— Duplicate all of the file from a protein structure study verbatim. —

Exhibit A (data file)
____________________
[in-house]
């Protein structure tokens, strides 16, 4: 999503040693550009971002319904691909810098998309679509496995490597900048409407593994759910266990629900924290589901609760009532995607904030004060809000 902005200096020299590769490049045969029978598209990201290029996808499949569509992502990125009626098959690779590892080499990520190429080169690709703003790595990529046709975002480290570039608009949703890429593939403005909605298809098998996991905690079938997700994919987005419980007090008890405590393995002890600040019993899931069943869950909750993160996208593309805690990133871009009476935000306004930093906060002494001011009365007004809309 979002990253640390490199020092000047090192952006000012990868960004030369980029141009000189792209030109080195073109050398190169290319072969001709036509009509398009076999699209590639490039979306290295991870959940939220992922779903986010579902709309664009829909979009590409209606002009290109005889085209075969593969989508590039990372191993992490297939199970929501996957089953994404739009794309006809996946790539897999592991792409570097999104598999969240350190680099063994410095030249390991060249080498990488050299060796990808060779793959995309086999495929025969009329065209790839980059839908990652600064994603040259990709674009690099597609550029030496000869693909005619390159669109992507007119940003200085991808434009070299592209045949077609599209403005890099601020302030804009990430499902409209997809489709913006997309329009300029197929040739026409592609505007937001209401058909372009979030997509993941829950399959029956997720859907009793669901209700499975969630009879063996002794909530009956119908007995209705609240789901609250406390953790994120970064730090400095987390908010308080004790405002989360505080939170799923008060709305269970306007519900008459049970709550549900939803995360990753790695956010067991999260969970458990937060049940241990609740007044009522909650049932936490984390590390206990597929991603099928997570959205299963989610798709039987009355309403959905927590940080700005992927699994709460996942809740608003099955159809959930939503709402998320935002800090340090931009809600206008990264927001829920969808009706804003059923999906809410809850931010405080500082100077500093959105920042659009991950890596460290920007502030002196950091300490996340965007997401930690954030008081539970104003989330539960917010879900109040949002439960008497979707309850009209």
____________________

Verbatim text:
[in-house]
């Protein structure tokens, strides 16, 4: 999503040693550009971002319904691909810098998309679509496995490597900048409407593994759910266990629900924290589901609760009532995607904030004060809000 902005200096020299590769490049045969029978598209990201290029996808499949569509992502990125009626098959690779590892080499990520190429080169690709703003790595990529046709975002480290570039608009949703890429593939403005909605298809098998996991905690079938997700994919987005419980007090008890405590393995002890600040019993899931069943869950909750993160996208593309805690990133871009009476935000306004930093906060002494001011009365007004809309 979002990253640390490199020092000047090192952006000012990868960004030369980029141009000189792209030109080195073109050398190169290319072969001709036509009509398009076999699209590639490039979306290295991870959940939220992922779903986010579902709309664009829909979009590409209606002009290109005889085209075969593969989508590039990372191993992490297939199970929501996957089953994404739009794309006809996946790539897999592991792409570097999104598999969240350190680099063994410095030249390991060249080498990488050299060796990808060779793959995309086999495929025969009329065209790839980059839908990652600064994603040259990709674009690099597609550029030496000869693909005619390159669109992507007119940003200085991808434009070299592209045949077609599209403005890099601020302030804009990430499902409209997809489709913006997309329009300029197929040739026409592609505007937001209401058909372009979030997509993941829950399959029956997720859907009793669901209700499975969630009879063996002794909530009956119908007995209705609240789901609250406390953790994120970064730090400095987390908010308080004790405002989360505080939170799923008060709305269970306007519900008459049970709550549900939803995360990753790695956010067991999260969970458990937060049940241990609740007044009522909650049932936490984390590390206990597929991603099928997570959205299963989610798709039987009355309403959905927590940080700005992927699994709460996942809740608003099955159809959930939503709402998320935002800090340090931009809600206008990264927001829920969808009706804003059923999906809410809850931010405080500082100077500093959105920042659009991950890596460290920007502030002196950091300490996340965007997401930690954030008081539970104003989330539960917010879900109040949002439960008497979707309850009209």